• Sex. Drugs. Alcohol.

    • Process Addiction: using a behavior to regulate your mood but, over time, that behavior no longer improves your mood

    • Wanting others to be excited for what you offer (attractive looks, parTy favors, etc…) rather than who you are

      • When they no longer notice you or are attracted to you for what you have, you lose a sense of your own valuation

  • We compensate for shame by seeking validation from others because we are incapable of validating ourselves as we run and conceal our shame

    • As long as people are praising us, that means we are great, right?

    • This means that when we are the figure of blame or a mistake we often project this failure, deny, or refuse to accept blame.

      • Example: Quitting your job in a fit of rage or impulsively at a minor slight with no follow up plan in place

  • Mistakes trigger shame, so they must be avoided, especially in relationships

    • If you make mistakes in front of friends / partners, you ditch them to avoid the reminders of being imperfect

    • Every relationship requires repair and evaluation from time to time, and if you refuse to acknowledge your mistakes then it is less likely to be a successful repair

    • Counter-blaming as a means of mitigating shame

      • “I didn’t do the dishes last night but it’s because you made a mess in the living room and I was busy cleaning up after you.”

    • Pseudoapologies are also employed to mitigate shame

      • When you apologize for a list of things you believe you haven’t done but know it will make your partner happy

      • This fills a well of resentment inside you towards your partner

      • This can lead to feeling like a martyr or the one who is always sacrificing on the altar of your relationship

    • Ultimately, refusing to acknowledge mistakes leads you to seek new, exciting partners, ones who are flash in the pan and never get to know who you are (because you believe yourself to be dark and twisted)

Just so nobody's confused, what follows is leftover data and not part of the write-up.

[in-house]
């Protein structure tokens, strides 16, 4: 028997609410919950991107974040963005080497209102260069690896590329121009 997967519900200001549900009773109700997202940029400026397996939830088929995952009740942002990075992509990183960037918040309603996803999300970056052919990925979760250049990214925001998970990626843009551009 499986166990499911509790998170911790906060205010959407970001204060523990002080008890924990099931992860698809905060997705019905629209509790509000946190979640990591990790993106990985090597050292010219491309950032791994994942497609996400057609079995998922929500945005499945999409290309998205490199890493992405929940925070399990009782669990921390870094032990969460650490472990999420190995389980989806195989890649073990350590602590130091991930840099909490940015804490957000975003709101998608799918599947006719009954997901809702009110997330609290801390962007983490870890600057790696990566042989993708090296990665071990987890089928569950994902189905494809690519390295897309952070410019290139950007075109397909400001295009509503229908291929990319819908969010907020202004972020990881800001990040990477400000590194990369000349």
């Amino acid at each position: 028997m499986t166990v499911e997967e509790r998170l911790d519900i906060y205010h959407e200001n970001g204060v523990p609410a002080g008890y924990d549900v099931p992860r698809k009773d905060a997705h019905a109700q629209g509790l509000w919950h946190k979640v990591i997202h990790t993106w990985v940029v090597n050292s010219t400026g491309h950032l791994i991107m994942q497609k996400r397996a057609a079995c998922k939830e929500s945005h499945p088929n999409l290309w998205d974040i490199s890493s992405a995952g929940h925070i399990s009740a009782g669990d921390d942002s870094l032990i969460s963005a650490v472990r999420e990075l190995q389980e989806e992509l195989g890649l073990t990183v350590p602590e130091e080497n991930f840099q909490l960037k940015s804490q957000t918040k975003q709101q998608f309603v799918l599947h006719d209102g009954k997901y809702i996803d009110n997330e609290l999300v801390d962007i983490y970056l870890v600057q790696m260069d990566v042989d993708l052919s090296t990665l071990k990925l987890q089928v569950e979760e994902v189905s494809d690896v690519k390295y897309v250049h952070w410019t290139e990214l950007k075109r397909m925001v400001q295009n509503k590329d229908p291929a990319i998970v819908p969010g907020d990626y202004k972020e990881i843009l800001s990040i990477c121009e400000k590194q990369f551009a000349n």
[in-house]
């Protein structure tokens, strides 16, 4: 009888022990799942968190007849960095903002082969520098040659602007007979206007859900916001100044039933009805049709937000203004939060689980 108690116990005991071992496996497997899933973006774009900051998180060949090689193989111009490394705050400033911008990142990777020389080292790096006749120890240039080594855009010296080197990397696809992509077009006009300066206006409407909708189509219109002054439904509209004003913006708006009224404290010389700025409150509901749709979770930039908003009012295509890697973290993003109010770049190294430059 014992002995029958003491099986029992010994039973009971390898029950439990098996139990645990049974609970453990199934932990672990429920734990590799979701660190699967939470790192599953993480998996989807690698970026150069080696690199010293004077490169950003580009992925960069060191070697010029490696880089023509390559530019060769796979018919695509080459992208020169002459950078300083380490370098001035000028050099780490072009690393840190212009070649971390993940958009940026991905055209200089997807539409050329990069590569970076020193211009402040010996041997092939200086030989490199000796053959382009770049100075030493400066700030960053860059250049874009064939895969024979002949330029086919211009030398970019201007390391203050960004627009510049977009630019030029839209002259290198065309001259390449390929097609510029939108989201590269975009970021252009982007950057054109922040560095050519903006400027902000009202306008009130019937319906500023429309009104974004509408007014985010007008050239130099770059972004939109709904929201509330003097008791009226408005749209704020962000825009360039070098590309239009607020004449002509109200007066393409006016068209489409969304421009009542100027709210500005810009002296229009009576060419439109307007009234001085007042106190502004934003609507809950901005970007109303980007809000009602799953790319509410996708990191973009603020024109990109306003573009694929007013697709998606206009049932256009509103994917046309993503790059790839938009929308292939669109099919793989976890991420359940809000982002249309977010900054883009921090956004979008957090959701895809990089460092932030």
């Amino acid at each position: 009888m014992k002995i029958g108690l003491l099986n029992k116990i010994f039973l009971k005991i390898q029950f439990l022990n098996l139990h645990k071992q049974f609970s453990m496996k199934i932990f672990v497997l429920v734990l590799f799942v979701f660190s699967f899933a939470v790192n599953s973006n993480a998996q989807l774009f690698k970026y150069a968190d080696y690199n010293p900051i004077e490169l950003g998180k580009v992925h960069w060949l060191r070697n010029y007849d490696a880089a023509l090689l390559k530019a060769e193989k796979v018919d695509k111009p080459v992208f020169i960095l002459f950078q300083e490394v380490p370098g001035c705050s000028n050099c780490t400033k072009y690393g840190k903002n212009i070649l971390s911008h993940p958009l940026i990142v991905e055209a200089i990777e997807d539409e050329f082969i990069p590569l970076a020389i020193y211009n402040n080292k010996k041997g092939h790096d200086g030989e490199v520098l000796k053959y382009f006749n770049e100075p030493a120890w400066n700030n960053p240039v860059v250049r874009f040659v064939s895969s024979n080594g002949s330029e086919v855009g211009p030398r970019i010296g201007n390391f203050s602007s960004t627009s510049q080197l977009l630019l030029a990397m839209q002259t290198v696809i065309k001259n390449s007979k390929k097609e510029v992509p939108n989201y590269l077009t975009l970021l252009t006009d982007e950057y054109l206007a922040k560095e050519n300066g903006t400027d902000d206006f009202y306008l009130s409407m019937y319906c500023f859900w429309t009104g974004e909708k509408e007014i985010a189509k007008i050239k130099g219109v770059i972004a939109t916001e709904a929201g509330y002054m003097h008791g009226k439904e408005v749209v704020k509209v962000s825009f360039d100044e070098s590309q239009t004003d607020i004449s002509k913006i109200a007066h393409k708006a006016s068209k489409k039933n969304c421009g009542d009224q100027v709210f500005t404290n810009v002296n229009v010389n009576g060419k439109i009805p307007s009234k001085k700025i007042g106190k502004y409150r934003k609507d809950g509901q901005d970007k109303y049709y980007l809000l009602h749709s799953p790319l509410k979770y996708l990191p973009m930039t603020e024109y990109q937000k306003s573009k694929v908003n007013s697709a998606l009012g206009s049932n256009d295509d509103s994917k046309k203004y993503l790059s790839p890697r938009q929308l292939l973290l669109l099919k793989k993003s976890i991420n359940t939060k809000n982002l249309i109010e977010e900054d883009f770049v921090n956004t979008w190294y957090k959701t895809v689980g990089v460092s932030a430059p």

• Refusing to examine the core issues of shame or face the mistakes of the past, even in therapy, and instead focusing on finding support for defensive behaviors

    • Exposure to shame is not desired, so avoidance tactics are deployed

What’s it really for?

  • Most individuals in this stage of life tend to not resolve this question of meaning but instead foreclose on it

    • Foreclosure is a quick fix to a long term distressing emotional state

    • It’s throwing yourself into yet another relationship, going to cons to avoid being home alone, pushing yourself at the gym to create the perfect body others want, finding peace in drugs or alcohol

    • Foreclosure is where you try harder at what you’ve already been doing, even though you know it has failed up to this point

      • “If I try harder it will work”

    • To resolve this question we must reach a place of honest and radical authenticity towards ourself

      • We would no longer need to compensate for shame and can live life without a facade that is extraordinarily outrageous

  • To move past this all and discover who we are we must acknowledge that we view ourselves as fundamentally flawed and that this belief has been a negative direction in our lives. Ultimately we must stop shrouding mistakes with shame and, instead, view the two separately. Once you face your shame, mistakes become building blocks of integrity.

    • Facing this is never easy as it uproots all core beliefs and understandings that we have believed in for some time

    • At the end of it all, many find the metaphors, the expressions no longer work for them. Many destroy it all, from friendships, to even career choices, and decide to start anew as they try to answer the question of what’s it really for. They become god and rebuild themselves with the new meaning as the core of their identity.